Pope Saint Sylvester surely was appointed by God to govern his holy church in the first years of her temporal prosperity and triumph over her persecuting enemies. His pontificate was one of the most important, crucial and eventful of all Popes.
Pope Saint Hyginus was bishop of Rome from about 138 to about 140. He was born in Athens, Greece at an unknown date. The Liber Pontificalis also relates that this pope organized the hierarchy and established the order of ecclesiastical precedence (Hic clerum composuit et distribuit gradus). Eusebius claims that Hyginus's pontificate lasted four years.
Pope Saint Telesphorus (ca. 125 - 138 AD) was a Greek who had been an anchorite. He ruled the Church in the time of Emperor Antoninus Pius. To St. Telesphorus are attributed some church practices which endure down to this day.
Blessed Pope Urban V was born Guillaume de Grimoard at Grisac in Languedoc, 1310. He always had a Benedictine spirit and even wore his monk’s habit as pope. His reign was blessed by his peacekeeping activity between the French and Italian kings, the founding of many universities, his zeal for the crusades and his decision to return the papacy to Rome and end the Avignon exile of the popes.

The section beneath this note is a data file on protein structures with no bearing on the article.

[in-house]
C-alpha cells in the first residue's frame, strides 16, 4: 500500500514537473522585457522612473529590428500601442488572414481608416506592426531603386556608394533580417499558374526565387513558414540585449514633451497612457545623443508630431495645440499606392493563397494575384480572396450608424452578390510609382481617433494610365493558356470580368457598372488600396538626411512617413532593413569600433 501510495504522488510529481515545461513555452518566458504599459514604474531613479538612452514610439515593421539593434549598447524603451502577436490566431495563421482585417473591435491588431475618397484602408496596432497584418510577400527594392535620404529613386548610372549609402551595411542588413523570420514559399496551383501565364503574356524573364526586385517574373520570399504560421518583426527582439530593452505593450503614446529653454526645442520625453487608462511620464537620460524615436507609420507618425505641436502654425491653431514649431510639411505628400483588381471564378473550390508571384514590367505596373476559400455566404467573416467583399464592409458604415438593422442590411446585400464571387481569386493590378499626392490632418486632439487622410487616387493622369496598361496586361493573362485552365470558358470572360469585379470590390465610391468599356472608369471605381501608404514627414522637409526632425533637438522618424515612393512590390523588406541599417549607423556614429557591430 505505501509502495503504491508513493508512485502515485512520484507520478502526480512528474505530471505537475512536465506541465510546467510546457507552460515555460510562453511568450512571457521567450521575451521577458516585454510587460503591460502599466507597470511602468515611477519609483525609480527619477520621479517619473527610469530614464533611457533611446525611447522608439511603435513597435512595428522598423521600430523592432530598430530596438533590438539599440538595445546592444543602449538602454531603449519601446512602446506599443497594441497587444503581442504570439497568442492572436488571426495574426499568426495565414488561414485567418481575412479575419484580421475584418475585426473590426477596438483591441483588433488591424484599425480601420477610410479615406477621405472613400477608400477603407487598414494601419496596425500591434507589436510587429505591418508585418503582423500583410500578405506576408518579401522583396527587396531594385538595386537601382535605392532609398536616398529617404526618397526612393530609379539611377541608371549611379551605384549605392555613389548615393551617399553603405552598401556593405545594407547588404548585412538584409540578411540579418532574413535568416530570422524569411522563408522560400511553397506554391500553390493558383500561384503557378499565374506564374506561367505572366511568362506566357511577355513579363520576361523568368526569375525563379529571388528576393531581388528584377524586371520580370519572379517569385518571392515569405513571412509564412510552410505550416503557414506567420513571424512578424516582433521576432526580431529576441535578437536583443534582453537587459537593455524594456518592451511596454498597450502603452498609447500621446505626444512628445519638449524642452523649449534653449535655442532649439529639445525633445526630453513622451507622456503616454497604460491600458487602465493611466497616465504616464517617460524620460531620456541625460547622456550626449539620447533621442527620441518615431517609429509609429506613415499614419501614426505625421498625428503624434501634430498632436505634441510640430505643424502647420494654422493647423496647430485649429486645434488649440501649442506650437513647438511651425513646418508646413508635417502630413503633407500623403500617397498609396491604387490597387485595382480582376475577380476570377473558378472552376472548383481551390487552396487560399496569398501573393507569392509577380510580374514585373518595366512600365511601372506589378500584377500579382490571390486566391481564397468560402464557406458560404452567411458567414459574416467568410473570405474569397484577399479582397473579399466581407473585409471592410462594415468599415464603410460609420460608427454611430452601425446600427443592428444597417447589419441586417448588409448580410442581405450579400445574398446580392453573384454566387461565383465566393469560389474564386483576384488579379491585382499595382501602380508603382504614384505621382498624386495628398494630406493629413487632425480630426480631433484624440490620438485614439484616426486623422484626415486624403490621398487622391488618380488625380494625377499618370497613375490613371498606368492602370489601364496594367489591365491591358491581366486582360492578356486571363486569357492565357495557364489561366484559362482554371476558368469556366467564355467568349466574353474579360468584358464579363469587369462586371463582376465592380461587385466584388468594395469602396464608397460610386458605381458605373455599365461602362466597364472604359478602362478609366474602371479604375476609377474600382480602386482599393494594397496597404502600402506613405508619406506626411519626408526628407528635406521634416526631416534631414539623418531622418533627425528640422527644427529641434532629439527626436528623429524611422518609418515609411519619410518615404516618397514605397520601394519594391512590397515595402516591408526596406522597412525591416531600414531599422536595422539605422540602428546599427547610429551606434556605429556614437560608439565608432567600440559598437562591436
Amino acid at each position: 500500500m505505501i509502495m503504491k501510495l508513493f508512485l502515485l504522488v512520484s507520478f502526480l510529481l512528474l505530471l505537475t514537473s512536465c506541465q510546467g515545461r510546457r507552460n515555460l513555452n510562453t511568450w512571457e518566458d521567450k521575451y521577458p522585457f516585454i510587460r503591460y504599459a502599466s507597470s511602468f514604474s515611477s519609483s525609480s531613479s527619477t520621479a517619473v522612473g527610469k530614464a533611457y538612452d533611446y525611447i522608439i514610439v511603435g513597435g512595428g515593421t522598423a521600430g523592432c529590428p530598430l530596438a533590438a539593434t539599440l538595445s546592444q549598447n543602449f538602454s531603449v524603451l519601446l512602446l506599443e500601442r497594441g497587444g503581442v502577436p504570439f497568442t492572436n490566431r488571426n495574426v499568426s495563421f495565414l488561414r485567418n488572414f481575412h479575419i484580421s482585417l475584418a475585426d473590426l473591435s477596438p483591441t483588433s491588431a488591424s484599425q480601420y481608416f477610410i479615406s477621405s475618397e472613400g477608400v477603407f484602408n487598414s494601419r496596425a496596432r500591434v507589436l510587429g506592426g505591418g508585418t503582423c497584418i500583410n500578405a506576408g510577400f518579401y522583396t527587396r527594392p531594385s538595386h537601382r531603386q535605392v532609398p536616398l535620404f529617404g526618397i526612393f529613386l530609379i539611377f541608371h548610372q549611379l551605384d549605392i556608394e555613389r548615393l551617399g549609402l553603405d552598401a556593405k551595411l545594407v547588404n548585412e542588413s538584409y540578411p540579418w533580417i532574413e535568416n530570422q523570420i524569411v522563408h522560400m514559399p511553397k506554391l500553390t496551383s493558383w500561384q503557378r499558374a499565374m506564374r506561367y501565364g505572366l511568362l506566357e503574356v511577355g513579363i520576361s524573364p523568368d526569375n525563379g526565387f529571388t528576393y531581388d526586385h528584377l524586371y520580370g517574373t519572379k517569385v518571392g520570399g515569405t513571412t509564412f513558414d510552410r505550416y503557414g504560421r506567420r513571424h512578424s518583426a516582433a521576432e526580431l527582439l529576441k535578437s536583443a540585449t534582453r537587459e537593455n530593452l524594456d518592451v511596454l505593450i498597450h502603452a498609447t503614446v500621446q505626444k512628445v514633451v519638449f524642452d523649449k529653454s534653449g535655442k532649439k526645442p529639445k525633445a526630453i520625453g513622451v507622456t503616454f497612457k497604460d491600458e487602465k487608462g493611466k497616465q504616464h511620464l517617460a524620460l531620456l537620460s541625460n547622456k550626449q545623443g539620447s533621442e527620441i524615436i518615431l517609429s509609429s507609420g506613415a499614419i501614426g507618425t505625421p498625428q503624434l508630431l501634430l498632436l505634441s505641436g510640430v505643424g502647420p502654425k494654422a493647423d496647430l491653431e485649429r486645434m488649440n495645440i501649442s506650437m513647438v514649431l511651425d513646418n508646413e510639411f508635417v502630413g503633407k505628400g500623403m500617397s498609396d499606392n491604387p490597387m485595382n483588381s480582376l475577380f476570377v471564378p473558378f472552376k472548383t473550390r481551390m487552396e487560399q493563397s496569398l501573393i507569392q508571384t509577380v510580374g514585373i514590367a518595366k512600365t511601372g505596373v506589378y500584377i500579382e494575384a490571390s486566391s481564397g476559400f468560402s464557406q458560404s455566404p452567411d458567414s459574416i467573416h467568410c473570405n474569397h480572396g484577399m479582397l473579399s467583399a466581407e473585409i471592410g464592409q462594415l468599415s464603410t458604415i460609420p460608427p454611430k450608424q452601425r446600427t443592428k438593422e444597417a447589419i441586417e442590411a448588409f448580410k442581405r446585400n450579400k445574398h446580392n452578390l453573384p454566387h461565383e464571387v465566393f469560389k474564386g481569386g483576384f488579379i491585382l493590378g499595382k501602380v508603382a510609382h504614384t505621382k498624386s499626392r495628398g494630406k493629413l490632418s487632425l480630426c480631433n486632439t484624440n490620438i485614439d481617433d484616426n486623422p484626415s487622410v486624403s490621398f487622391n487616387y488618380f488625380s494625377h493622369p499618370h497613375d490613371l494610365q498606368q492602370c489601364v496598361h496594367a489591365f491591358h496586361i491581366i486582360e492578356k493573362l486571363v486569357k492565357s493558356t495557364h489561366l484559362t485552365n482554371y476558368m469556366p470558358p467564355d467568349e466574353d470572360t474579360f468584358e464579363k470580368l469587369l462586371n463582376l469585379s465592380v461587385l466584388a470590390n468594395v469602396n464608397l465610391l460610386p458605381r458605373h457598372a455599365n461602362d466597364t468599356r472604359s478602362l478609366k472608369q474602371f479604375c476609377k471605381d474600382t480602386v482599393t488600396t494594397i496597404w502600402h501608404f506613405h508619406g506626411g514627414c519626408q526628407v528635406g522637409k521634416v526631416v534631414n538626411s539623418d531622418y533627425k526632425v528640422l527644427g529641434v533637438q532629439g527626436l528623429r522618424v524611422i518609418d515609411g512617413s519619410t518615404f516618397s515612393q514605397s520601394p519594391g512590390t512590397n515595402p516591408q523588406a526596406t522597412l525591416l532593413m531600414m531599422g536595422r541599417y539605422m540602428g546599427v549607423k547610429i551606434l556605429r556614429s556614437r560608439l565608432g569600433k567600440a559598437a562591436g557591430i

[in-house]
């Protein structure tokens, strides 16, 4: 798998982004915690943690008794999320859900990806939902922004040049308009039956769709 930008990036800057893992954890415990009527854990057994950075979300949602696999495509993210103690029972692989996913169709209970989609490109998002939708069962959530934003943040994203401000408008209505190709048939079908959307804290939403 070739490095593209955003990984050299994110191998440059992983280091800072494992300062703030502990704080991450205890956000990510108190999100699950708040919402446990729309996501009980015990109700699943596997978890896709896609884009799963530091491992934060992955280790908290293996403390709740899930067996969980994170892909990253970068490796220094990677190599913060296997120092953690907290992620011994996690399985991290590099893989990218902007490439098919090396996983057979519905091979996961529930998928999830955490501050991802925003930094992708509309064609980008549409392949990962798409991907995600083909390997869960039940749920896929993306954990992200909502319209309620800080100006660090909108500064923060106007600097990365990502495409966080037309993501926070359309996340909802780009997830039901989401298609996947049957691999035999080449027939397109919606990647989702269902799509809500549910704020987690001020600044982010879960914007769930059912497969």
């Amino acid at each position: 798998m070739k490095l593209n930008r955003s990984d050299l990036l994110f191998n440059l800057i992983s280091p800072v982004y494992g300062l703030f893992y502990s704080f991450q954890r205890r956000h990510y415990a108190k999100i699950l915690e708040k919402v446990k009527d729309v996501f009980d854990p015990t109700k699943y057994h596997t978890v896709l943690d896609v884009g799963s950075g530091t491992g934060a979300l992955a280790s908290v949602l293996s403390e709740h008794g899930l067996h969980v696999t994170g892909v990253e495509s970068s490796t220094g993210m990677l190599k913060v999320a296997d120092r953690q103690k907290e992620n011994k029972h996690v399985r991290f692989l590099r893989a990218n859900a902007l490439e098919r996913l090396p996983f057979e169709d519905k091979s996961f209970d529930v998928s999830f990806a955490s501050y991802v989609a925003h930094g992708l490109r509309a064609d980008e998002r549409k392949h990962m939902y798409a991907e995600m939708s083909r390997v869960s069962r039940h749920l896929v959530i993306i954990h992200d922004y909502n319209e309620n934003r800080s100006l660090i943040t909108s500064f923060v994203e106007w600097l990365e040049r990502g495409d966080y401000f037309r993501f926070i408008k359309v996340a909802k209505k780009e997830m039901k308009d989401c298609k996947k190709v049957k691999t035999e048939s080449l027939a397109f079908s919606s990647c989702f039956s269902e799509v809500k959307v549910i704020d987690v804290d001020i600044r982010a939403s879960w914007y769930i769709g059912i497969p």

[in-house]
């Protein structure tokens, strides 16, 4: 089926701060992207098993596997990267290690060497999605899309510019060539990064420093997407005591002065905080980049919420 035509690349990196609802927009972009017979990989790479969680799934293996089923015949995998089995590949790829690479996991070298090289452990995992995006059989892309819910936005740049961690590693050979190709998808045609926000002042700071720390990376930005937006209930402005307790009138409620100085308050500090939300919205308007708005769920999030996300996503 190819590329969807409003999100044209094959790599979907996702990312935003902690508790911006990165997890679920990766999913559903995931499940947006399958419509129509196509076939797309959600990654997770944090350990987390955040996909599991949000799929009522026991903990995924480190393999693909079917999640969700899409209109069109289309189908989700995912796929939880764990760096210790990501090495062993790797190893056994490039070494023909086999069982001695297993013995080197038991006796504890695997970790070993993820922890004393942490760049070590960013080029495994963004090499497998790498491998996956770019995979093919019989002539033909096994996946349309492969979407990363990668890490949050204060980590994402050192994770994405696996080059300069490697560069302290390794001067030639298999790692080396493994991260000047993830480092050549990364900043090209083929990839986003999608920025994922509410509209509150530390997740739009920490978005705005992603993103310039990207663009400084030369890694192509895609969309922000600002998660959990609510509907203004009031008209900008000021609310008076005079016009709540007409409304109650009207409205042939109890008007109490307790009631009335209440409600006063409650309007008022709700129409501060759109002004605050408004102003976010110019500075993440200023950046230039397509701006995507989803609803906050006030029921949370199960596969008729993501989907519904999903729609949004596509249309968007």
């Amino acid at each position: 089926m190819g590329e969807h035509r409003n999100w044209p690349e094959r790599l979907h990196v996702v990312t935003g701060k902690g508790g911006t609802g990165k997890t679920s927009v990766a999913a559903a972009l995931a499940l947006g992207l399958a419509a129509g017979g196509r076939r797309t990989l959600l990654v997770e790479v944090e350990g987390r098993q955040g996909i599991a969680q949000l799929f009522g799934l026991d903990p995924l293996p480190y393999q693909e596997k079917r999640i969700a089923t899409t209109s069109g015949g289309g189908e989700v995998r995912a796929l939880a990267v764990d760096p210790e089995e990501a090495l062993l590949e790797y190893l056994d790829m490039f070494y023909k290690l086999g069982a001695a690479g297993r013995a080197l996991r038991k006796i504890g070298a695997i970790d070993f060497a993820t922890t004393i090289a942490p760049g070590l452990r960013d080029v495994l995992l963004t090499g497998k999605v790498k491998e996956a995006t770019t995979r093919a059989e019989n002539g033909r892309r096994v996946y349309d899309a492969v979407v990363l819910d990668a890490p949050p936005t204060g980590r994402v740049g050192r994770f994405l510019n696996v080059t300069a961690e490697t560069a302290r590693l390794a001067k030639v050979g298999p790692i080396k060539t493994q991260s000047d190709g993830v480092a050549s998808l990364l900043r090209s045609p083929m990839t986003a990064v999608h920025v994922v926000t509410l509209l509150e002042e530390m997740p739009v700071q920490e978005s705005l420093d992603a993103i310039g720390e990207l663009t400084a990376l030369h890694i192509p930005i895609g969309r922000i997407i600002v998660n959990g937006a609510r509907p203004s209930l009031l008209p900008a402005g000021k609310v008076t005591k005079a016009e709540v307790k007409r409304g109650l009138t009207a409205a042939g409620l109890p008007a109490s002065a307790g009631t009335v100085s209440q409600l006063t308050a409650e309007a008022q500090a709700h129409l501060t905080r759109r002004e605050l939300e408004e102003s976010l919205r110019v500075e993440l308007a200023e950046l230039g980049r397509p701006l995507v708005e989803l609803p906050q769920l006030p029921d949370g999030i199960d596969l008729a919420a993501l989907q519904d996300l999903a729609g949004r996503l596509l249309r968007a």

Pope Saint Celestine V reigned a mere five months. The primary objective of his pontificate was to reform clergy. He abdicated on 13 December 1294, the last pope to do so until Pope Benedict XVI.
Pope St. Pius X (1903-1914) Perhaps nowhere in the history of the Church is there a better example of a man possessed of so many of the saintly virtues—piety, charity, deep humility, pastoral zeal, and simplicity—than in Pope St. Pius X.
Pope Saint Pius V (1566-1572) was a Domincan. He called the Council of Trent, Excommunicated Elizabeth I of England for schism, was the patron Palestrina, and organized the Holy League for the defense against the Ottomans at the Battle of Lepanto.
Little is known of Pope Saint John I's life before he took office as pope, except that he was born in Tuscany. After a journey to Constantinople concerning Ariansism, he was arrested by Theordric, Arian king of the Ostrogoths. Worn out by his journey and probably starved, John died in prison soon after. Pope St. John I is honored as a martyr.
Pope Saint Cletus, the third Pope, governed the Roman Church from about 76 to about 88 during the reigns of the Emperor Vespasian and of Domitian.
Pope Saint Gregory The Great (590-604) is certainly one of the most notable figures in Ecclesiastical History. He has exercised in many respects a momentous influence on the doctrine, the organization, and the discipline of the Catholic Church.